John Blankenchip was a professor at the USC School of Dramatic Arts for more than 50 years — teaching theatre workshops, known as Experimentals, directing and design. He was beloved among the School’s community for his “let’s make it happen” outlook and penchant for mentorship. A 1979 article in the Daily Trojan notes that “the consensus among the students is that he spurs action and deflates swollen egos with amazing dexterity.”
Blankenchip is often remembered for his leadership of the Festival Theatre USC-USA overseas program. Through his direction, USC became the first American university invited to the Edinburgh Fringe Festival in 1966. The company mounted works for 23 seasons at the Fringe through 2005, and performed in London, Amsterdam, Paris and Germany — in addition to Edinburgh.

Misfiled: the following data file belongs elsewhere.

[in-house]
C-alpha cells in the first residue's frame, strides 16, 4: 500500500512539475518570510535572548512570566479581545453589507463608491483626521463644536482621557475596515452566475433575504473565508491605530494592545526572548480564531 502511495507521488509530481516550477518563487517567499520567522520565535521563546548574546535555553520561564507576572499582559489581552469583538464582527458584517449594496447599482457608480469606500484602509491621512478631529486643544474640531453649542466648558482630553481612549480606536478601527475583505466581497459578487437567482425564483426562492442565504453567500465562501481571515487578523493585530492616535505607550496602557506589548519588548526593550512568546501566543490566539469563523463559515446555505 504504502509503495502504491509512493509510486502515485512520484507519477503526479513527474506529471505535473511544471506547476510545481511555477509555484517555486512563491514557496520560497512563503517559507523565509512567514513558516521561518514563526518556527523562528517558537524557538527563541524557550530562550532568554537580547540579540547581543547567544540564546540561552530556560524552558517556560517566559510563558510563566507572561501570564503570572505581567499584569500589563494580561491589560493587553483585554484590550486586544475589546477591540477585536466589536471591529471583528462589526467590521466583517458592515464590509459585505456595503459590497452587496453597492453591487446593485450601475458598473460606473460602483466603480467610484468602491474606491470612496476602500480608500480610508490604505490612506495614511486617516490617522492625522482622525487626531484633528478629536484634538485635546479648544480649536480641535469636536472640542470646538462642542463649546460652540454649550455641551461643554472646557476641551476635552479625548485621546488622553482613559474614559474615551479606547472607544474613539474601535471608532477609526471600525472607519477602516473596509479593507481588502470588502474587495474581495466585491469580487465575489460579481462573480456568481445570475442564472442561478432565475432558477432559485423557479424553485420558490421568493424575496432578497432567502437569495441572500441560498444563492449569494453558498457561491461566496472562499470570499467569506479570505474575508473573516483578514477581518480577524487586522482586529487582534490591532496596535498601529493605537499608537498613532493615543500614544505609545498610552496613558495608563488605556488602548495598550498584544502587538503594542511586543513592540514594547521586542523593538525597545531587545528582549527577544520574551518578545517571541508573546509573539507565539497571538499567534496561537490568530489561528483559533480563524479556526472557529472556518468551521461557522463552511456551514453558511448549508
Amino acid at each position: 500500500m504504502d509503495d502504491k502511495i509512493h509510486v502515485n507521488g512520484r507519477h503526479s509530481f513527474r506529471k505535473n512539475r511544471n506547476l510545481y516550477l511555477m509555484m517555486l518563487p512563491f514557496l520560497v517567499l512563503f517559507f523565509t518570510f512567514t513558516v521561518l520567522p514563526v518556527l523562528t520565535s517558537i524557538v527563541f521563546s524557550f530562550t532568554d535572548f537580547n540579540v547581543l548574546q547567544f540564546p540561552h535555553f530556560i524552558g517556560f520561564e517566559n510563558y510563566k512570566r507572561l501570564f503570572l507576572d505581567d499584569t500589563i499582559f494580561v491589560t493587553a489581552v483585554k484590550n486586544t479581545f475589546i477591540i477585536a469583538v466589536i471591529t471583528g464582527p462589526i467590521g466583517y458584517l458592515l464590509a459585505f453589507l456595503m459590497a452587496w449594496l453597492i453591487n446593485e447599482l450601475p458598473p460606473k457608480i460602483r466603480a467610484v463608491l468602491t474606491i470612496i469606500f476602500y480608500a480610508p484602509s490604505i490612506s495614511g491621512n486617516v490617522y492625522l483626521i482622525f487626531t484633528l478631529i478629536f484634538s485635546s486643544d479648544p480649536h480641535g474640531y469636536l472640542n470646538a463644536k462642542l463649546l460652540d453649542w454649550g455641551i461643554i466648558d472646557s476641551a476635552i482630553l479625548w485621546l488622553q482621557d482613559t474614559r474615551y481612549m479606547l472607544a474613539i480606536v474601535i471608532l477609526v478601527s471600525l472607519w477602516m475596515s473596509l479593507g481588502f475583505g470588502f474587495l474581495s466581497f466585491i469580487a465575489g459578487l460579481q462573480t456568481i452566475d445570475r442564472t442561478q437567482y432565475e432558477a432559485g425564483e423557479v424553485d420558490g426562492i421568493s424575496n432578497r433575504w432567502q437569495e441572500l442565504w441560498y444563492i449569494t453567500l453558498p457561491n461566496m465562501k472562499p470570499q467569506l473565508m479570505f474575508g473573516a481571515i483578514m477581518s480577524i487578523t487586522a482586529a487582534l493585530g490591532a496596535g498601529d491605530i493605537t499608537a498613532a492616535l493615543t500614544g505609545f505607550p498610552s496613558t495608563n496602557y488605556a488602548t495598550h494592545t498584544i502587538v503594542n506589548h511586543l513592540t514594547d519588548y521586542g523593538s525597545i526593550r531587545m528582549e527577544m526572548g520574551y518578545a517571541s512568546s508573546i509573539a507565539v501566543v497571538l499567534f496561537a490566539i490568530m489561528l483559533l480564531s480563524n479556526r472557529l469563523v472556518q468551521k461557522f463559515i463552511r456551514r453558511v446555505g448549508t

SDA alumni cite their love of the festival experience for its fast-paced intensity; in 2001, the company performed 90 shows of 13 different productions over 23 days. Students and alumni would switch roles from show to show, from acting to operating tech to directing and beyond.
A USC News article shares that “Howard Yates, a 1995 graduate who first came to the Fringe in 1996, remembers performing that year while he had chickenpox.” The show went on, no matter what: some were performed to sold-out audiences, and some to a single person in the house. Blankenchip is quoted in the article, saying “That time we had one person in the audience, the kids wanted to know if we were going to do the show. Of course, we do the show. He bought a ticket didn’t he?”
This article appeared in the 2021-22 issue of Callboard magazine. Read more stories from the issue online.